Custom fields have the potential to be tremendously powerful because you can put in such a wide variety of data. For example, BigCommerce doesn’t support Vimeo the same way it does YouTube, but using custom fields you could create an entire Vimeo collage for a product. This is also a serialized string.


This holds a serialized string of WordPress post_ids of the images that the plugin imported into the WordPress Media Library. Here’s an example: a:4:{i:0;i:46;i:1;i:47;i:2;i:48;i:3;i:49;}

To use this you would unserialize the string and then run the appropriate WordPress image functions to get the images. At that point you can render the gallery using any custom tool you wish.


Similar to the gallery, this holds a serialized string of WordPress post_ids for the variant images for each product.


This field holds all meta information about the product in one giant serialized string. I won’t go into detail for every item, but you should read through the list to see what might be valuable to you. This could be used to render anything about a given product. An example might be to show a list of products smaller than a specific size, so they could easily go in an airplane carryon. Another example would be to show all products with a certain color before a sporting event.

“name”: “Think Big Hat”,
“type”: “physical”,
“sku”: “Think-Big-Hat”,
“description”: “<p>If you’re looking for a made in America hat, the Bayside 3630 is it! It’s unstructured with a curved visor and adjustable strap. And it has a small American flag sewed onto&nbsp;the back.</p>rn<ul>rn<li>100% washed cotton chino twill</li>rn<li>Unstructured, 6-panel, low-profile</li>rn<li>6 embroidered eyelets</li>rn<li>Adjustable strap with hide-away buckle</li>rn<li>Head circumference: 19 &frac14;&rdquo; — 23 u215d&rdquo;</li>rn<li>Made in the USA</li>rn</ul>”,
“weight”: 0.5,
“width”: 10,
“depth”: 10,
“height”: 10,
“price”: 30,
“cost_price”: 0,
“retail_price”: 0,
“sale_price”: 0,
“tax_class_id”: 0,
“product_tax_code”: “”,
“categories”: [27],
“brand_id”: 0,
“inventory_level”: 0,
“inventory_warning_level”: 0,
“inventory_tracking”: “none”,
“fixed_cost_shipping_price”: 0,
“is_free_shipping”: false,
“is_visible”: true,
“is_featured”: true,
“related_products”: [-1],
“warranty”: “”,
“bin_picking_number”: “”,
“layout_file”: “product.html”,
“upc”: “”,
“search_keywords”: “”,
“availability”: “available”,
“availability_description”: “”,
“gift_wrapping_options_type”: “any”,
“gift_wrapping_options_list”: [],
“sort_order”: 0,
“condition”: “New”,
“is_condition_shown”: false,
“order_quantity_minimum”: 0,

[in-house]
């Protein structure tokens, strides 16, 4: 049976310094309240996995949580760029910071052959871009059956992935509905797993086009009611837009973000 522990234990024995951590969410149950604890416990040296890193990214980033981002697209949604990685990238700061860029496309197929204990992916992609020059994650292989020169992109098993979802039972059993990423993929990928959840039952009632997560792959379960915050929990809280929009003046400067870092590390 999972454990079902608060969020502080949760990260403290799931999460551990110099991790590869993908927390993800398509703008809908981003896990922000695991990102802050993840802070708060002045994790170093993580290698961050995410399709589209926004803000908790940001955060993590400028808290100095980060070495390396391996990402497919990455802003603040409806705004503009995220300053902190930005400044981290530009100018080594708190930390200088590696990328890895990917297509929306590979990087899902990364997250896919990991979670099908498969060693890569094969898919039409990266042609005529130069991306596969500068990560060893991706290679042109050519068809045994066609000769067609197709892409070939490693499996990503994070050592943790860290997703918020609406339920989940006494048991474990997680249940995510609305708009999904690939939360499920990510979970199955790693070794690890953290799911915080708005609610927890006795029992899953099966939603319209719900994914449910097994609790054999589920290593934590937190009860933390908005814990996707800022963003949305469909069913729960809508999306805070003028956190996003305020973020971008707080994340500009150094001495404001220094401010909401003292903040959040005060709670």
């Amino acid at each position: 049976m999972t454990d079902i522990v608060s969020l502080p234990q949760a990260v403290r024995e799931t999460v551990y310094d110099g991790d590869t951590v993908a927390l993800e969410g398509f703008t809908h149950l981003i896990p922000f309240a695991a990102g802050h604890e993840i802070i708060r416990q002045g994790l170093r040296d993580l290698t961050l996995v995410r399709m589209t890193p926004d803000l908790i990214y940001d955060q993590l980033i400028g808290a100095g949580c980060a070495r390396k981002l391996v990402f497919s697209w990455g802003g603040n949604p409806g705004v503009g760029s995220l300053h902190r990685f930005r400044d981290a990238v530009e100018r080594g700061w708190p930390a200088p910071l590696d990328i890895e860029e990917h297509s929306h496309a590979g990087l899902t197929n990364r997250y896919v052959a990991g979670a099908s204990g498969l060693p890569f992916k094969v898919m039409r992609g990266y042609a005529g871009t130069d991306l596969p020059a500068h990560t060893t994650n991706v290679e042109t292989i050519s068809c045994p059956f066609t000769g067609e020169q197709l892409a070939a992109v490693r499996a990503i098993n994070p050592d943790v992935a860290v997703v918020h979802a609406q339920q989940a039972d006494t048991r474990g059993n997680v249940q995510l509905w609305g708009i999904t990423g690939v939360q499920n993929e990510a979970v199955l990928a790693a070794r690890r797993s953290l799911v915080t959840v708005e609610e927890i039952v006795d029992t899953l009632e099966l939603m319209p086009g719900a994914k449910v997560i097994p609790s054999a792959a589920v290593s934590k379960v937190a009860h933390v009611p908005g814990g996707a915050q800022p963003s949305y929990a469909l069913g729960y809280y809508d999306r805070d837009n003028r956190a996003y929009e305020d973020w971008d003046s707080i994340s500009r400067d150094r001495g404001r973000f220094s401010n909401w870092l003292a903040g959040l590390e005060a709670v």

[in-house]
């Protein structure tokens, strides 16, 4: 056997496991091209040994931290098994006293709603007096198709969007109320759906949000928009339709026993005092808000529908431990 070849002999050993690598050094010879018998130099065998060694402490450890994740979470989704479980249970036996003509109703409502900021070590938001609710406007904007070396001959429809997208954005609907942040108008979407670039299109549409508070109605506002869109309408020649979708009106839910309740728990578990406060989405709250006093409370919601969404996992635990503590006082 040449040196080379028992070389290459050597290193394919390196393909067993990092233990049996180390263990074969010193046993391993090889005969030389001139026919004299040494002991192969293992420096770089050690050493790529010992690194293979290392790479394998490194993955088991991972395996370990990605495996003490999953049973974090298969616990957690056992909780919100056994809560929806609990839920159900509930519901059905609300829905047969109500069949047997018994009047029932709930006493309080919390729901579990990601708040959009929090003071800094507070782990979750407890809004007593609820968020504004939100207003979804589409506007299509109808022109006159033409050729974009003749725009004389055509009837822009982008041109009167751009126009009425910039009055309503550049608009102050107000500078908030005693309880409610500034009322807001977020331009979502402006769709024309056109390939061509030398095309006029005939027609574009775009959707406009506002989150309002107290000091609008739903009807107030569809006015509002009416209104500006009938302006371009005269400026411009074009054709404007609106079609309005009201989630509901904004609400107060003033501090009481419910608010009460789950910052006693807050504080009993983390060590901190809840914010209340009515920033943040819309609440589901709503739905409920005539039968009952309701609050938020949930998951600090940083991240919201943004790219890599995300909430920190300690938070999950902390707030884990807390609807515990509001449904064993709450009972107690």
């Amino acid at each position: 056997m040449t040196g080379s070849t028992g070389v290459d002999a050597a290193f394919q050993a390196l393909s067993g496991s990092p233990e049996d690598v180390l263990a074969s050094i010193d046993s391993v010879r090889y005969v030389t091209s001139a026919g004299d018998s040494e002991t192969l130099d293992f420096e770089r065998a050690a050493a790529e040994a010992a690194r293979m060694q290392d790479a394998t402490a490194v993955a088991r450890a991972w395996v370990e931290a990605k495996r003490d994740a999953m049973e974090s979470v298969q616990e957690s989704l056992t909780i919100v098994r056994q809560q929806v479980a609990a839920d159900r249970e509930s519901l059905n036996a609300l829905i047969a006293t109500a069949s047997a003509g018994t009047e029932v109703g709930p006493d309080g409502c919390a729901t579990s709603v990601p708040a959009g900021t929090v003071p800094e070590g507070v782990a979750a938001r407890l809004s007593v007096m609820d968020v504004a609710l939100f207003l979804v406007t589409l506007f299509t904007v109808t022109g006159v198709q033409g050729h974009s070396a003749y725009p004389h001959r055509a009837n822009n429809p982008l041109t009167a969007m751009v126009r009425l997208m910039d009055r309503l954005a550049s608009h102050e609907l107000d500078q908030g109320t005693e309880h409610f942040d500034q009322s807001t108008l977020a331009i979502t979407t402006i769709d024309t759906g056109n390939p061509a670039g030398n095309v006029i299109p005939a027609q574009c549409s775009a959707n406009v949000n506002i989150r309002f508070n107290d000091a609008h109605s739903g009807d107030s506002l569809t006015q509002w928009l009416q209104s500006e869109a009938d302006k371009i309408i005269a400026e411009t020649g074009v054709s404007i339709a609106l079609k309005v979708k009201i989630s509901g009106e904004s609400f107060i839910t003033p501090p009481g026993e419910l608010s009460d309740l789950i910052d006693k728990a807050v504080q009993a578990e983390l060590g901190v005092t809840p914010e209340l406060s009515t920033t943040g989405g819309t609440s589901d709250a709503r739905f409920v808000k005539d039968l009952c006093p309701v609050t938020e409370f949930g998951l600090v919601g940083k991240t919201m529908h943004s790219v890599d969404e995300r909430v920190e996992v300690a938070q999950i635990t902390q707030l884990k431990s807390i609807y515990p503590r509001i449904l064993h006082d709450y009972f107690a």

“order_quantity_maximum”: 0,
“page_title”: “”,
“meta_keywords”: [],
“meta_description”: “”,
“view_count”: 7,
“preorder_message”: “”,
“is_preorder_only”: false,
“is_price_hidden”: false,
“price_hidden_label”: “”,
“custom_url”: {
“url”: “/think-big-hat/”,
“is_customized”: false
“open_graph_type”: “product”,
“open_graph_title”: “”,
“open_graph_description”: “”,
“open_graph_use_meta_description”: true,
“open_graph_use_product_name”: true,
“open_graph_use_image”: true,
“id”: 112,
“calculated_price”: 30,
“reviews_rating_sum”: 0,
“reviews_count”: 0,
“total_sold”: 0,
“custom_fields”: [],
“bulk_pricing_rules”: [],
“date_created”: “2019–09–02T19:08:37+00:00”,
“date_modified”: “2019–09–10T02:28:06+00:00”,
“images”: [{
“is_thumbnail”: false,
“sort_order”: 0,
“description”: “”,
“id”: 376,
“product_id”: 112,
“image_file”: “i/655/BC_Swag_Store_Images__23990.jpg”,
“url_zoom”: “https://cdn11.bigcommerce.com/s-1ek0692msi/products/112/images/376/BC_Swag_Store_Images__23990.1567452437.1280.1280.jpg?c=1”,
“url_standard”: “https://cdn11.bigcommerce.com/s-1ek0692msi/products/112/images/376/BC_Swag_Store_Images__23990.1567452437.386.513.jpg?c=1”,
“url_thumbnail”: “https://cdn11.bigcommerce.com/s-1ek0692msi/products/112/images/376/BC_Swag_Store_Images__23990.1567452437.220.290.jpg?c=1”,
“url_tiny”: “https://cdn11.bigcommerce.com/s-1ek0692msi/products/112/images/376/BC_Swag_Store_Images__23990.1567452437.44.58.jpg?c=1”,
“date_modified”: “2019–09–02T19:27:17+00:00”
“videos”: [],
“variants”: [
“cost_price”: 0,
“is_free_shipping”: false,
“purchasing_disabled”: false,
“purchasing_disabled_message”: “”,
“image_url”: “”,
“upc”: “”,
“inventory_level”: 0,
“inventory_warning_level”: 0,
“bin_picking_number”: “”,
“id”: 105,
“product_id”: 112,
“sku”: “Think-Big-Hat-Black/White”,
“sku_id”: 141,
“option_values”: [],
“calculated_price”: 30
“options”: [],
“modifiers”: []

Store Options

The BigCommerce for WordPress Settings page stores its options in the $PREFIX_options table. The vast majority of them aren’t very useful to a developer, but there are several that are absolutely key.

Authentication Keys

In order to make an API call back to BigCommerce there must be a valid client_id and access_token in the headers of the request. These are stored in the $PREFIX_options table as bigcommerce_client_id and bigcommerce_access_token. When making an API call with the WordPress HTTP API, be sure to include these in the headers, or your API call won’t work.

Channel ID

The channel ID helps determine what products appear on your website. It’s possible to connect more than one channel ID to your store, and have different products in each channel. Then you would provide a mechanism on the front of the site for switching channels.

This could be for allowing the customer to choose different languages, auto-assigning a different channel to a logged in user for B2B sales, etc. Knowing what channel IDs are available and which one the customer is looking at allows for tremendous flexibility.


The biggest advantage of headless ecommerce is the power and flexibility it provides. The BigCommerce data stored in the WordPress database is the raw materials available to you to build anything you want. The plugin does a great job at giving you a basic store with common store functionality, but with the raw tools and some creativity you have the ability to make something really extraordinary.

Understanding BigCommerce Data in WordPress was originally published in BigCommerce Developer Blog on Medium, where people are continuing the conversation by highlighting and responding to this story.